Book Review: Industrial Network Security

A new book by Eric D. Knapp and Joel Thomas Langill looks at how to secure critical infrastructure networks for applications including the Smart Grid, SCADA, and other industrial control systems.

As a veteran automation professional, I have experience in industries ranging from big chemical to pharmaceuticals, and have worked on projects scaling DCSs to tiny systems with 20 I/O and two screen HMIs. I was excited when I saw the title of this book because I anticipated a balanced look at real world solutions for very real problems. There is a serious issue right now in our industry with people spreading fear, uncertainty and doubt about how we are all doomed because our protocols are insecure and vendors are not practicing proper security development lifecycle. Though many of the frightening details being publicized are true, I think a more balanced approach to highlighting the deficiencies, and then providing actionable information an end user can take away from the discussion and put into practice is more appropriate. And that approach is almost the exact outline of this book.

The authors do an excellent job of giving the reader some basis for understanding the material through both a history lesson and an introduction to basic concepts in industrial control system (ICS) network design. Next, they raise the stakes by describing the insecure protocols, with a culminating discussion on how you might hack these protocols. The information revealed is certainly not earth shattering, and is probably the equivalent of Hacking 102 or 103 for someone once they learn the protocols. Where this book truly succeeds, however, is in taking you from a fearful place to walking you through real world tasks that can be used to safeguard your systems.

The authors do a magnificent job of taking you through the logical steps of assessing risk, compartmentalizing the risk, and then monitoring for undesirable activity on your network. It is essentially a step-by-step on how to methodically reduce your overall risk profile with what I think is an appropriate level of detail for a broad ranging book such as this. Though there is no way to ever be 100 percent secure, this book provides a long list of things to do to make the adversary’s task infinitely more difficult.

No review would be complete, however, if it didn’t include honest criticisms. Living outside of the United States, I was forced to download and read the book via Kindle. The text layout and formatting was acceptable, but many of the tables were very poorly formatted and indecipherable in the Kindle format. It appeared that instead of taking the time to format these tables for optimum viewing on the Kindle, they were copied as black and white images and included in line. Some of the longer tables were presented as multiple images in a series, making it very difficult to follow.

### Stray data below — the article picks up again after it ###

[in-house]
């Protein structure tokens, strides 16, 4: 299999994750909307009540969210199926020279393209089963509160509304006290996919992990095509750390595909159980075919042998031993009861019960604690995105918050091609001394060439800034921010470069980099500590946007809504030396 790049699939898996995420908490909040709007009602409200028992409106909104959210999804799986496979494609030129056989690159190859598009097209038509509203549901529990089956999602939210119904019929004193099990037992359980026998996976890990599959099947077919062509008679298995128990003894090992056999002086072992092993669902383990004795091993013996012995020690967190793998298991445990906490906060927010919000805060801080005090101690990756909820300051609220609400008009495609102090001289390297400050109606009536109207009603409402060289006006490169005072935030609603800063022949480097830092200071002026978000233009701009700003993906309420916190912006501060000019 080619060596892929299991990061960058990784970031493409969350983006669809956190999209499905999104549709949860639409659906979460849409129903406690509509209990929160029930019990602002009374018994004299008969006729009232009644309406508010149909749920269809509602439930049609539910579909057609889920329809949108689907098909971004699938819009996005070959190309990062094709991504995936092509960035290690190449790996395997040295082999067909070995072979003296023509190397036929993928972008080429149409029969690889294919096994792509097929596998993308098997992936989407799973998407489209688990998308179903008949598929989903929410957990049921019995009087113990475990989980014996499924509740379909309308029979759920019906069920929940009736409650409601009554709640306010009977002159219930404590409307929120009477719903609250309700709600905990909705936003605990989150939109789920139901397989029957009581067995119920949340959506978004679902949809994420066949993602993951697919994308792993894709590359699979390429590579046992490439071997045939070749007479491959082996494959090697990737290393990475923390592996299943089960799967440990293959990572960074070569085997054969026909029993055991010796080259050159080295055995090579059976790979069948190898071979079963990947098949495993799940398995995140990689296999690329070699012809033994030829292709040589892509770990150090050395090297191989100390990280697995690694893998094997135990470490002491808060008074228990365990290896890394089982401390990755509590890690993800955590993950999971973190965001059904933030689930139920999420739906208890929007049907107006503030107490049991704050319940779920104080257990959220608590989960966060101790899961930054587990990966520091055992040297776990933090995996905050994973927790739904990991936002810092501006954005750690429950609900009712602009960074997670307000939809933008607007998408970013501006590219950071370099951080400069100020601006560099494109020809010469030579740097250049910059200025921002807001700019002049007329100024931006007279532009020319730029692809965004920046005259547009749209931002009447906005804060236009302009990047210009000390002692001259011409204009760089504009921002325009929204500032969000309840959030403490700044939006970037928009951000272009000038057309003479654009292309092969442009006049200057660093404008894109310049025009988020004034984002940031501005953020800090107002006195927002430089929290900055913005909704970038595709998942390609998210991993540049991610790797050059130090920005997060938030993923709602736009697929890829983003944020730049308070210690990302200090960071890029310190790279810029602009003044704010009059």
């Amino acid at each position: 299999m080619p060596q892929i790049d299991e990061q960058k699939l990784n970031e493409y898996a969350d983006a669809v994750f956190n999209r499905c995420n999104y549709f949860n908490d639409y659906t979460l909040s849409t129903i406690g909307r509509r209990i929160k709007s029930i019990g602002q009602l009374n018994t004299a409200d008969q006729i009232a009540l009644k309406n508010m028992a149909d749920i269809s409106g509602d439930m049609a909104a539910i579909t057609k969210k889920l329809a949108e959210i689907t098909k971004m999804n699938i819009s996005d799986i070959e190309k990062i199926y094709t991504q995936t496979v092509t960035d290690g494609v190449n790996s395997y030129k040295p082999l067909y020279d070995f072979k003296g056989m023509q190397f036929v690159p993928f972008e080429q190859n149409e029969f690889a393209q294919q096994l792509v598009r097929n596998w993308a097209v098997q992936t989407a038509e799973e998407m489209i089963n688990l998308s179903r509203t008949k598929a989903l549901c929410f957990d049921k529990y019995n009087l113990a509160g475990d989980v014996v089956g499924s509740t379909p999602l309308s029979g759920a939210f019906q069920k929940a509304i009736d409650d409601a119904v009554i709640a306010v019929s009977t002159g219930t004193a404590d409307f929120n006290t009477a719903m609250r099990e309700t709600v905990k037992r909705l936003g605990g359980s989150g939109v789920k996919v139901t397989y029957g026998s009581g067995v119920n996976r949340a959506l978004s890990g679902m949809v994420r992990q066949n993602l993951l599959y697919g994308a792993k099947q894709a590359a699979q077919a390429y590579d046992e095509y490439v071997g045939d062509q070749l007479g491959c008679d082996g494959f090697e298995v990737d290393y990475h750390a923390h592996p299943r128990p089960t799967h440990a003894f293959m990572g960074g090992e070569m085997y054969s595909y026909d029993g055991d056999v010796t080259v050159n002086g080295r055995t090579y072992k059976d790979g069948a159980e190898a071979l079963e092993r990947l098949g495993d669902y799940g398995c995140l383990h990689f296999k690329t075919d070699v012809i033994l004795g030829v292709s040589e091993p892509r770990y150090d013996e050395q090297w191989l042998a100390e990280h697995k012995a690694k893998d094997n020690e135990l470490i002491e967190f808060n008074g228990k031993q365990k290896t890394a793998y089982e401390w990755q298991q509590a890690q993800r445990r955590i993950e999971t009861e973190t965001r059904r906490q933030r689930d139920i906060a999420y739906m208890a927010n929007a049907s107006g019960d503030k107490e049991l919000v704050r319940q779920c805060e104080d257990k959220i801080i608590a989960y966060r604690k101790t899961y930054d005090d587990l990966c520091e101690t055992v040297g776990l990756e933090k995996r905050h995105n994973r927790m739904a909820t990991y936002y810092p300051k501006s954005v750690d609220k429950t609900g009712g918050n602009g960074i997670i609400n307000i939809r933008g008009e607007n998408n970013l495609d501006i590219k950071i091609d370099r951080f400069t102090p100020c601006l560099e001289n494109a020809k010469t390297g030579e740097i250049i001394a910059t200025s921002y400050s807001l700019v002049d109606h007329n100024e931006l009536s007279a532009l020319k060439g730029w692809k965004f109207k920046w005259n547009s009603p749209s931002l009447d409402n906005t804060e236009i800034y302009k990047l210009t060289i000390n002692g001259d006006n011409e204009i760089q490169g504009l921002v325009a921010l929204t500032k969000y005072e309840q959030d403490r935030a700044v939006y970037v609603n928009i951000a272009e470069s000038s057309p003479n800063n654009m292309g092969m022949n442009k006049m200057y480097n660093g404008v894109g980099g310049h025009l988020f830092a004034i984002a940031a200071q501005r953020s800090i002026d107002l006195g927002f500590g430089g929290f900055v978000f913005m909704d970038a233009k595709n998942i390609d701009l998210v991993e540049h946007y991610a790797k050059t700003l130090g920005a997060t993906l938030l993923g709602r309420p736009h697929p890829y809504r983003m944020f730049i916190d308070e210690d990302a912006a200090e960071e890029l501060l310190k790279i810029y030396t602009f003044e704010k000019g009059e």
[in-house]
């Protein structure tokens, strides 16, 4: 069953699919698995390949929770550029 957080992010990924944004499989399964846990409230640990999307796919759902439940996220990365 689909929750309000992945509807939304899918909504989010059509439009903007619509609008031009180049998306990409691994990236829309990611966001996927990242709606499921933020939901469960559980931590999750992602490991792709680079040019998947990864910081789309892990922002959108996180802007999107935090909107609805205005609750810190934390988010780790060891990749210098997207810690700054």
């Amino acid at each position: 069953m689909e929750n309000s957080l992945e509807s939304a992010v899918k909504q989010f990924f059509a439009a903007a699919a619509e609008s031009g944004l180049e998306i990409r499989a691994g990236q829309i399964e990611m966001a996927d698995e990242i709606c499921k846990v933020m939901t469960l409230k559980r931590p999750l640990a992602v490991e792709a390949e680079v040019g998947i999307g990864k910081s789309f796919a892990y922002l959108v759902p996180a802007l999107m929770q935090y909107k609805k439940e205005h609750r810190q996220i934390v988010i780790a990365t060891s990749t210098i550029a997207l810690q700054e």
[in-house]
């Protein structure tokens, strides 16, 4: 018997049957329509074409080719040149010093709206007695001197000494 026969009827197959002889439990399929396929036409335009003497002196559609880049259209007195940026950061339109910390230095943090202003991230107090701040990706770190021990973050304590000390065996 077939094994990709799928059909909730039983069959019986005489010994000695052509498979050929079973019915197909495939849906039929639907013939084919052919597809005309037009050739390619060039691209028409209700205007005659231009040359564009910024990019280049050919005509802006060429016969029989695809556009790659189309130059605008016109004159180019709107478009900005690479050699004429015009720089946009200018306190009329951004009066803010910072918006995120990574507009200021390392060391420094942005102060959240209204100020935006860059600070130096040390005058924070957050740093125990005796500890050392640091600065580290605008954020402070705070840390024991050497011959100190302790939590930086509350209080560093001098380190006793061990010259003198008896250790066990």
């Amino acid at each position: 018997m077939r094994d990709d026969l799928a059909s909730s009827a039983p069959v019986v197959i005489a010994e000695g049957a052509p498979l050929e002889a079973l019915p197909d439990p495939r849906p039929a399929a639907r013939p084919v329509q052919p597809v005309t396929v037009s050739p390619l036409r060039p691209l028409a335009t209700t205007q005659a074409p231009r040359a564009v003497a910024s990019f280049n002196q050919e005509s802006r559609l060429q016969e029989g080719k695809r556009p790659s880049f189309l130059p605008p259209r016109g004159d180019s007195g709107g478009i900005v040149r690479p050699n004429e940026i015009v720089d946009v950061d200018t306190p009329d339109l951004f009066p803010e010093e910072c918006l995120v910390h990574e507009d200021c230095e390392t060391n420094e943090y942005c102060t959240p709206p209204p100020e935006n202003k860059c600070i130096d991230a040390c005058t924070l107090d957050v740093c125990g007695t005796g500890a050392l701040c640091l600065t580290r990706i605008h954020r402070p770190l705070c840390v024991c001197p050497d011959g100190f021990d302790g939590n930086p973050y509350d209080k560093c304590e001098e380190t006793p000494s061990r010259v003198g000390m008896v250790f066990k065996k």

Another issue was a constant return to the data diode as a solution to many potential issues in the plant. Yes, a data diode is an excellent solution for limited use cases when communicating outside the ICS networks, but it seemed to be revisited as a solution at almost every turn. Instead, I would have preferred to keep the focus on securing the internal networks with flexible and relevant solutions like firewalls and IPS/IDS. A well-crafted attack has the potential to do serious damage even if cut off from the C2 (command and control) infrastructure. This is our unique risk in the ICS space—attackers can do serious harm without exfiltrating a single byte of data.

I also have a heads-up for those who already work in the cybersecurity space. This book is not a deep dive on any particular topic related to ICS security. If you want a detailed discussion of the insecure protocols, the numerous ways they can be attacked, and suggestions for altering the protocols for security, this is not your book. Also, if you are an experienced ICS professional, the opening chapters of the book may be redundant as they simply introduce the readers to some basic cybersecurity concepts. Finally, if you fancy yourself a security expert and think that reading this book will give you all the tools you need to walk into a refinery and demonstrate your superior knowledge of their unique systems, you are in for a serious wake up call. Given that, I think this book is aimed at the following groups:

  • The ICS engineer who knows how to make the systems work, but doesn’t really know how the systems work. Here is an example to help clarify my point: You can get a Modbus TCP connection up and running between your server and a client, but you don’t understand how a Modbus TCP packet actually works and, therefore, don’t understand how it can be attacked. You will understand this issue better after reading this text, and then you are ready to start thinking about the most effective way to secure your installation.
  • The security professional who would like to begin to understand ICS networks and the unique challenges they pose. The authors do a great job describing the fundamental concepts associated with ICS networking and how they are so different from traditional IT systems. With a firm foundation and requisite level of respect for what we do in ICS, I think an IT security professional can start to work towards helping make our systems closer to being on par with our IT brethren.

My overall impression is that this is a good book for a broad range of potential readers, but you should also be prepared to continue your studies in more depth.

Andy Robinson is Information Solutions Consultant at Avid Solutions Inc., a certified member of the Control System Integrators Association (CSIA). For more information about Avid Solutions, visit their profile on the Industrial Automation Exchange.

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